The truth about jellybean/blood parrot cichlids?

Updated on August 6, 2022

I’ve got a 55 gallon tank setup that I am working on, and today while I was at the fish store (not a chain but a private fish only store) I was talking with the owner about options I have for fish for the tank. While I know that I will be having a school of 6-7 tiger barbs and one rainbow (6” shark) eventually, I asked him what colorful or unique fish I could add in. We talked about gourami, and then he suggest jellybean/blood parrots. He said that they are very hardy and will do fine in the temp/PH of a community tank, and so long as I keep a large school of tiger barbs they will leave jellybeans alone. He suggested only one for the 55 gallon tank. He has one in the store that is 11” long and 13 years old, and his personal pet, and he says that the shortened life expectancy for them because of the dye and genetic deformities is a myth. It is in a community 150 gallon tank. I had previously decided to stay away from them because of what I had read about dye/deformities. (cont below)

So what are your opinions of jellybeans/blood parrots? How long does the dye last in jellybeans? are undyed blood parrots healthier? Are they compatiable with tiger barbs so long as there is a large school of tiger barbs and plenty of room? If you dont think so- what is another colorful option besides gouramis?

6 Answers

  • The dyed ones are considerably weaker (fact) and more susceptible to disease (they’ve already been injected with communal needles probably carrying some kind of blood borne pathogen)… The dye generally starts to wear of after about 6 months, though it can last a bit longer. The regular Parrots aren’t nearly as vulnerable, but it’s up to you to decide whether you want to support the hybridizing of species for money. Also, there is a good chance the Rainbow Shark would attack them on a consistent basis, which WOULD make it (the Parrot) very susceptible to infection.

    A better choice would be one of the real Cichlid species (hybrids are not species) like a Green Terror, Severum, or Jack Dempsey. Also, you’ve definitely got room for more Tiger Barbs, so I’d go with about 15 of them, as this will ensure they don’t bother othe fish.

  • I’m not sure if the dye causes long-term harm, or just is quite the unpleasant experience. They do have deformities which can make it difficult for them in terms of fighting other cichlids, moving fast enough to get food, etc. which could help explain why they die quicker. They are cute little guys though. The bigger the school of tiger barbs, the more likely they are to leave the guy alone. If they get nippy, though, there won’t be much left of him, because he is slow and not very maneuverable.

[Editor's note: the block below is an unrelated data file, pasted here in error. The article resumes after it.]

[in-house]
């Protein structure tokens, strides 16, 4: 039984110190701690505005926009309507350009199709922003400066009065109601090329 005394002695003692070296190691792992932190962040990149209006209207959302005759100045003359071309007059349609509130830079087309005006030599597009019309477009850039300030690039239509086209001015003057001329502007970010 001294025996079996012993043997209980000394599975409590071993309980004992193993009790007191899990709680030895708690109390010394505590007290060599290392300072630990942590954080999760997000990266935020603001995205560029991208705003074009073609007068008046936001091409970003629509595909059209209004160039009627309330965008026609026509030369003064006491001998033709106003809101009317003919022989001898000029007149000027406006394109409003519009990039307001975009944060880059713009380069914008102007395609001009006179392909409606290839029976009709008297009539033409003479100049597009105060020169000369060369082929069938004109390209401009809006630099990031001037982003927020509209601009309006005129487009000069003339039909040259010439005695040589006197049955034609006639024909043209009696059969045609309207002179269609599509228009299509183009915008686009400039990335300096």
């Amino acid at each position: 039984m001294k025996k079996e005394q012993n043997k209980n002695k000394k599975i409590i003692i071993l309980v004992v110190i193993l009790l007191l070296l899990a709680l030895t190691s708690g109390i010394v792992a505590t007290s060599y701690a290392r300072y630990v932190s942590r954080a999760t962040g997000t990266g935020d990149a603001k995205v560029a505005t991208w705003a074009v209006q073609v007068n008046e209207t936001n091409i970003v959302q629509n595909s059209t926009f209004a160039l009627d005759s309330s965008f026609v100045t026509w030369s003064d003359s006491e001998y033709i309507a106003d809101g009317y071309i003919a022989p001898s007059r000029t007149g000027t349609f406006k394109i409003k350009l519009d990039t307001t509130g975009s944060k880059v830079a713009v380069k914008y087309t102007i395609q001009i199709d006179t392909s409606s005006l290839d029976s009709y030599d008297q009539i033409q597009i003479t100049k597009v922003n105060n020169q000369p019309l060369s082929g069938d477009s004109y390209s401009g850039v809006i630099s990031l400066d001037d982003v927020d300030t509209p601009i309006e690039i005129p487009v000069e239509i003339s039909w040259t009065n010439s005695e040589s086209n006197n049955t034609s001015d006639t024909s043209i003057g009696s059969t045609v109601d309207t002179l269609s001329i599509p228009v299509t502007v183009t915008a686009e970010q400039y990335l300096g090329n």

A lot of people think you shouldn’t support these fish because it will encourage their continued breeding, but they are already alive, and some of them should get a chance at a good home, in my opinion. Be careful with those barbs!

    As an aside, if there are so many of these things, and if they rarely can spawn on their own, why all the mystery about their parentage?

  • Jellybean Parrot Fish

  • Please don’t support the dyed fish trade. Only 20% of dyed fish survive the process. That means for every 20 fish that make it to your pet store, 80 of them don’t.

    Jelly bean parrots are cichlids whose parents were deformed and instead of the breeder not breeding them, somewhere along the line he and others decided to capitalize on the spinal and facial deformity and make money off of people by calling it “exotic” or “cutting edge”. Now they have started to dye and tattoo the fish! Plus, Jellybean/Blood Parrots are sterile due to their deformities.

    It is scientifically proven now that dyed fish do not live longer than non-dyed fish of the same species.

    As for compatibility, I wouldn’t put a cichlid in a community tank. Even if the school of tiger barbs is a big one, they cannot compete with the larger fish for territory and food. And so help them if they invade the cichlid’s territory. You could try dwarf cichlids like apistos because they are only a bit bigger than Tiger barbs.

  • i have jellybeans and the dye fades very fast. They are hybrids and are quite hardy fish at least mine are. They are very aggressive, don’t think it would be the tiger barbs bothering them but the other way around. I think i would have more than one in tank also. The only draw back on these fish they stay hid all the time, they need hiding places if u decide to get them. They will peck on other fish!!!!

  • There good.